I made a simple program in c++ to compare performance between two approaches - pass by value and pass by reference. Actually pass by value performed better than pass by reference.

The conclusion should be that passing by value require fewer clock-cycles (instructions)

I would be really glad if someone could explain in detail why pass by value require fewer clock-cycles.

#include <iostream>
#include <stdlib.h>
#include <time.h>

using namespace std;

void function(int *ptr);
void function2(int val);

int main() {

   int nmbr = 5;

   clock_t start, stop;
   start = clock();
   for (long i = 0; i < 1000000000; i++) {
   stop = clock();

   cout << "time: " << stop - start;

   return 0;

* pass by reference
void function(int *ptr) {
    *ptr *= 5;

* pass by value
void function2(int val) {
   val *= 5;
  • 29
    The behaviour of these two functions is not the same, so it's not really a fair comparison... (Also, you're passing a pointer, not a C++ reference...) Apr 3, 2014 at 14:05
  • 25
    function2 does nothing, so it can be omitted from the machine code entirely.
    – Kerrek SB
    Apr 3, 2014 at 14:05
  • 6
    For builtins like int. Pass by value is great. For other things like user defined types or stl containers use pass by reference.
    – aghoribaba
    Apr 3, 2014 at 14:05
  • 3
    I don't know. I'm saying that what you are doing is not necesseraly a real test. I could compile the same code with a different compiler, find 0ms and conclude that passing by value is instantaneous.
    – Cedric H.
    Apr 3, 2014 at 14:27
  • 3
    where is pass by reference? am i crazy or everyone is crazy?
    – SwiftMango
    Apr 3, 2014 at 15:57

8 Answers 8


A good way to find out why there are any differences is to check the disassembly. Here are the results I got on my machine with Visual Studio 2012.

With optimization flags, both functions generate the same code:

009D1270 57                   push        edi  
009D1271 FF 15 D4 30 9D 00    call        dword ptr ds:[9D30D4h]  
009D1277 8B F8                mov         edi,eax  
009D1279 FF 15 D4 30 9D 00    call        dword ptr ds:[9D30D4h]  
009D127F 8B 0D 48 30 9D 00    mov         ecx,dword ptr ds:[9D3048h]  
009D1285 2B C7                sub         eax,edi  
009D1287 50                   push        eax  
009D1288 E8 A3 04 00 00       call        std::operator<<<std::char_traits<char> > (09D1730h)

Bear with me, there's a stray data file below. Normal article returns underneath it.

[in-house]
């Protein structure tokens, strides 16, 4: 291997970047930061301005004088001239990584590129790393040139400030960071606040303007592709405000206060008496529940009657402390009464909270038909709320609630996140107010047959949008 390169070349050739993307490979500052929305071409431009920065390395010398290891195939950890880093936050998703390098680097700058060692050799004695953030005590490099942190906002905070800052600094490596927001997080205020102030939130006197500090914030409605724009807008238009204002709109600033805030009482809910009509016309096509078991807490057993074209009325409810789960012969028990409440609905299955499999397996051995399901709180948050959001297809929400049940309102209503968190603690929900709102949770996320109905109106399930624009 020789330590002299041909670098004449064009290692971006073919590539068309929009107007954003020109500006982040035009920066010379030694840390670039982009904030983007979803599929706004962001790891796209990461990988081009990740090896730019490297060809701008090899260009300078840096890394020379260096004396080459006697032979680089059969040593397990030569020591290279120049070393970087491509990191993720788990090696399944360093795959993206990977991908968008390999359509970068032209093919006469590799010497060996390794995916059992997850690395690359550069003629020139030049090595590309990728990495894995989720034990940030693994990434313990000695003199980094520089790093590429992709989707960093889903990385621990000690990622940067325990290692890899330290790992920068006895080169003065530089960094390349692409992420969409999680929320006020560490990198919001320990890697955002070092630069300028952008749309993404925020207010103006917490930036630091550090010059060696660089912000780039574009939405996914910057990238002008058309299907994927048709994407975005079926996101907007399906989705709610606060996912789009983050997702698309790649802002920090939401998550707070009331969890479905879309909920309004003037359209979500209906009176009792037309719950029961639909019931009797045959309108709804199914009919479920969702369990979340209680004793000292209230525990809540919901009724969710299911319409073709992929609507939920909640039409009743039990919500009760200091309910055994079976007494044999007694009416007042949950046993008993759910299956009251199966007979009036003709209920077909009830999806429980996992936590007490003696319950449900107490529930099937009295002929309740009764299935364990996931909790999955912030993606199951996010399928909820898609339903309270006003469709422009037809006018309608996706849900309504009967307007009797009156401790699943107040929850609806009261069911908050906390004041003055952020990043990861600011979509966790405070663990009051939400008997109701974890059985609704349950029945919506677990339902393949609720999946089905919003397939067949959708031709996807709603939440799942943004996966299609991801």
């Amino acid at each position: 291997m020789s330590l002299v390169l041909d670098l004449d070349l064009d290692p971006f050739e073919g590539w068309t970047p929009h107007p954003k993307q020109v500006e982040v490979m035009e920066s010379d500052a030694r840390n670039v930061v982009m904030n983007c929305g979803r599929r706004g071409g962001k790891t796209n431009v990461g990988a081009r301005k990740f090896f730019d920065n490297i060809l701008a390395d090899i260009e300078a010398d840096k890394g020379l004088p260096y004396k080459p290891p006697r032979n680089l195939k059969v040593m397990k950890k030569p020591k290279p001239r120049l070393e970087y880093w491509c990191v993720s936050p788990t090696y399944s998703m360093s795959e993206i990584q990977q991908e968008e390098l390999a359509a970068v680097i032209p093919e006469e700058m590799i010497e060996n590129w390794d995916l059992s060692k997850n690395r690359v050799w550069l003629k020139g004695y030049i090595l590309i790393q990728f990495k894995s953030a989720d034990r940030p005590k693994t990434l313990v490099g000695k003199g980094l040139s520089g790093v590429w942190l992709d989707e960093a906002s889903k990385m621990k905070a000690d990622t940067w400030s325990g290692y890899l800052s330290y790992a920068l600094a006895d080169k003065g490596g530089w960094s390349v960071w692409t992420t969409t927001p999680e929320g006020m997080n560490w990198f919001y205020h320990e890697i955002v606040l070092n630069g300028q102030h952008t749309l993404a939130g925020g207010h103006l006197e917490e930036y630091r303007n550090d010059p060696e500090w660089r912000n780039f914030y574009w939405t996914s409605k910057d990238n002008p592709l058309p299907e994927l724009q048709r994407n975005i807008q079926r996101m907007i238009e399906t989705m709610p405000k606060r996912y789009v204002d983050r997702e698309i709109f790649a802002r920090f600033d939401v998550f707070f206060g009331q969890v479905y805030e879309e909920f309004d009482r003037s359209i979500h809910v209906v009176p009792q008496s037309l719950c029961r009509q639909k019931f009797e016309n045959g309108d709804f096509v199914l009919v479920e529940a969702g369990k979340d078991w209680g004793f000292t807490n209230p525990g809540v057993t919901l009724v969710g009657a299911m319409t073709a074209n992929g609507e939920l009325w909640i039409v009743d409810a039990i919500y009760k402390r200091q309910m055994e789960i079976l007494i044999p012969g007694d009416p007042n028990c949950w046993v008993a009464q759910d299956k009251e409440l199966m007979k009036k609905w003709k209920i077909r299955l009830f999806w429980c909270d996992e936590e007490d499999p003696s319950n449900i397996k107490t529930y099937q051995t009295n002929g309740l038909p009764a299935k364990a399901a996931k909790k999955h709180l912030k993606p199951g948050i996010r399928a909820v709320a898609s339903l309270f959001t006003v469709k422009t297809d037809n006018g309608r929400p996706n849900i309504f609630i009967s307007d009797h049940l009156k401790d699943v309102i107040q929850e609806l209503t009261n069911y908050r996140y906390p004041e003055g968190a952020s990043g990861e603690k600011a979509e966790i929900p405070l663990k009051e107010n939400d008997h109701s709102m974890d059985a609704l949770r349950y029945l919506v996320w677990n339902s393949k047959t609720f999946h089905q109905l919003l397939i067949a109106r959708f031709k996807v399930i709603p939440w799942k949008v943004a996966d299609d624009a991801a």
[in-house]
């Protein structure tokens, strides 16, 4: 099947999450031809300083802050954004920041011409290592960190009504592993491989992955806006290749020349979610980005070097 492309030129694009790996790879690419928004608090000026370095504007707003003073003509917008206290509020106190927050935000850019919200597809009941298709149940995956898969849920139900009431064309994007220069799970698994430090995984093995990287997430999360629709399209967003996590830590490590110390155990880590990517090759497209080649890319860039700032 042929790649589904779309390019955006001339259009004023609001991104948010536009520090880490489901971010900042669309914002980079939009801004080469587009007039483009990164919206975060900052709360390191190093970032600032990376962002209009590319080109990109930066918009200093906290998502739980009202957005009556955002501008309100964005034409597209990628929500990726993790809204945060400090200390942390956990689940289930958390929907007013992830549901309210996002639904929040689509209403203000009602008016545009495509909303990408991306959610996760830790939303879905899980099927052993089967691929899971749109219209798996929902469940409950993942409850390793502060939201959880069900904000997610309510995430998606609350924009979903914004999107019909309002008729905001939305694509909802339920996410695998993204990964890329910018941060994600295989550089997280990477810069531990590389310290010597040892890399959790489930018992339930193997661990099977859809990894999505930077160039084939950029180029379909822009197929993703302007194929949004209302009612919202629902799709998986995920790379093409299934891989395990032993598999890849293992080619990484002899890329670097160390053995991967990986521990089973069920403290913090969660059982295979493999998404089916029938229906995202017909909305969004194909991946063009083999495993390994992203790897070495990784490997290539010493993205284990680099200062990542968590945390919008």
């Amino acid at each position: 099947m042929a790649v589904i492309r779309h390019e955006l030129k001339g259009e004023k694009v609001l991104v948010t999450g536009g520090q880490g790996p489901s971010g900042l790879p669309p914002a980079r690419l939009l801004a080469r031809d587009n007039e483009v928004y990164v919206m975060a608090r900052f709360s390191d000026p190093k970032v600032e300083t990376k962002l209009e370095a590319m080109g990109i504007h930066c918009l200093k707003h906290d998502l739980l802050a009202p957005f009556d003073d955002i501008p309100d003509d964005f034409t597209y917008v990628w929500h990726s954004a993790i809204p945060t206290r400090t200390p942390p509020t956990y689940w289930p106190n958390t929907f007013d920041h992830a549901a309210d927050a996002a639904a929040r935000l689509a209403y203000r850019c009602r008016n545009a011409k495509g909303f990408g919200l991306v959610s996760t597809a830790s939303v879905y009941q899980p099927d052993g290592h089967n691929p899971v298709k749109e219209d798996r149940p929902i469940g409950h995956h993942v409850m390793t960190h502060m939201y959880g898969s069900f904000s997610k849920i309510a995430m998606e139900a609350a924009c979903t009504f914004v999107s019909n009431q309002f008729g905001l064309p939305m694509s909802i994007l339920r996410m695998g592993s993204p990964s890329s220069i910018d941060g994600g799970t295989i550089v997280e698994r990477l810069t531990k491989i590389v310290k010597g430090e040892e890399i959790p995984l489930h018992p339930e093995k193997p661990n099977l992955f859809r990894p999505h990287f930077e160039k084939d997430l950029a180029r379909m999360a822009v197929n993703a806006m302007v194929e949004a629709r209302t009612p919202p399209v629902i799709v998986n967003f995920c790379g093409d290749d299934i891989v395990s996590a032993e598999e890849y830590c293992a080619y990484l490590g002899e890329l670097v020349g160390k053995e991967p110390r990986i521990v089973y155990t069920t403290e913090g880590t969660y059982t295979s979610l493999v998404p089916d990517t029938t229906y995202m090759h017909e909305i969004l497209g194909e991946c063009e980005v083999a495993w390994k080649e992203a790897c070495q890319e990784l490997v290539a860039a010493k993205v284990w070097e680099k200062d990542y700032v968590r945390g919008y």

009D128D 8B C8                mov         ecx,eax  
009D128F FF 15 2C 30 9D 00    call        dword ptr ds:[9D302Ch]  
009D1295 33 C0                xor         eax,eax  
009D1297 5F                   pop         edi  
009D1298 C3                   ret  

This is basically equivalent to:

int main ()
    clock_t start, stop ;
    start = clock () ;
    stop = clock () ;
    cout << "time: " << stop - start ;
    return 0 ;

Without optimization flags, you will probably get different results.

function (no optimizations):

00114890 55                   push        ebp  
00114891 8B EC                mov         ebp,esp  
00114893 81 EC C0 00 00 00    sub         esp,0C0h  
00114899 53                   push        ebx  
0011489A 56                   push        esi  
0011489B 57                   push        edi  
0011489C 8D BD 40 FF FF FF    lea         edi,[ebp-0C0h]  
001148A2 B9 30 00 00 00       mov         ecx,30h  
001148A7 B8 CC CC CC CC       mov         eax,0CCCCCCCCh  
001148AC F3 AB                rep stos    dword ptr es:[edi]  
001148AE 8B 45 08             mov         eax,dword ptr [ptr]  
001148B1 8B 08                mov         ecx,dword ptr [eax]  
001148B3 6B C9 05             imul        ecx,ecx,5  
001148B6 8B 55 08             mov         edx,dword ptr [ptr]  
001148B9 89 0A                mov         dword ptr [edx],ecx  
001148BB 5F                   pop         edi  
001148BC 5E                   pop         esi  
001148BD 5B                   pop         ebx  
001148BE 8B E5                mov         esp,ebp  
001148C0 5D                   pop         ebp  
001148C1 C3                   ret 

function2 (no optimizations)

00FF4850 55                   push        ebp  
00FF4851 8B EC                mov         ebp,esp  
00FF4853 81 EC C0 00 00 00    sub         esp,0C0h  
00FF4859 53                   push        ebx  
00FF485A 56                   push        esi  
00FF485B 57                   push        edi  
00FF485C 8D BD 40 FF FF FF    lea         edi,[ebp-0C0h]  
00FF4862 B9 30 00 00 00       mov         ecx,30h  
00FF4867 B8 CC CC CC CC       mov         eax,0CCCCCCCCh  
00FF486C F3 AB                rep stos    dword ptr es:[edi]  
00FF486E 8B 45 08             mov         eax,dword ptr [val]  
00FF4871 6B C0 05             imul        eax,eax,5  
00FF4874 89 45 08             mov         dword ptr [val],eax  
00FF4877 5F                   pop         edi  
00FF4878 5E                   pop         esi  
00FF4879 5B                   pop         ebx  
00FF487A 8B E5                mov         esp,ebp  
00FF487C 5D                   pop         ebp  
00FF487D C3                   ret  

Why is pass by value faster (in the no optimization case)?

Well, function() has two extra mov operations. Let's take a look at the first extra mov operation:

001148AE 8B 45 08             mov         eax,dword ptr [ptr]  
001148B1 8B 08                mov         ecx,dword ptr [eax]  
001148B3 6B C9 05             imul        ecx,ecx,5

Here we are dereferencing the pointer. In function2 (), we already have the value, so we avoid this step. We first move the address of the pointer into register eax. Then we move the value of the pointer into register ecx. Finally, we multiply the value by five.

Let's look at the second extra mov operation:

001148B3 6B C9 05             imul        ecx,ecx,5  
001148B6 8B 55 08             mov         edx,dword ptr [ptr]  
001148B9 89 0A                mov         dword ptr [edx],ecx 

Now we are moving backwards. We have just finished multiplying the value by 5, and we need to place the value back into the memory address.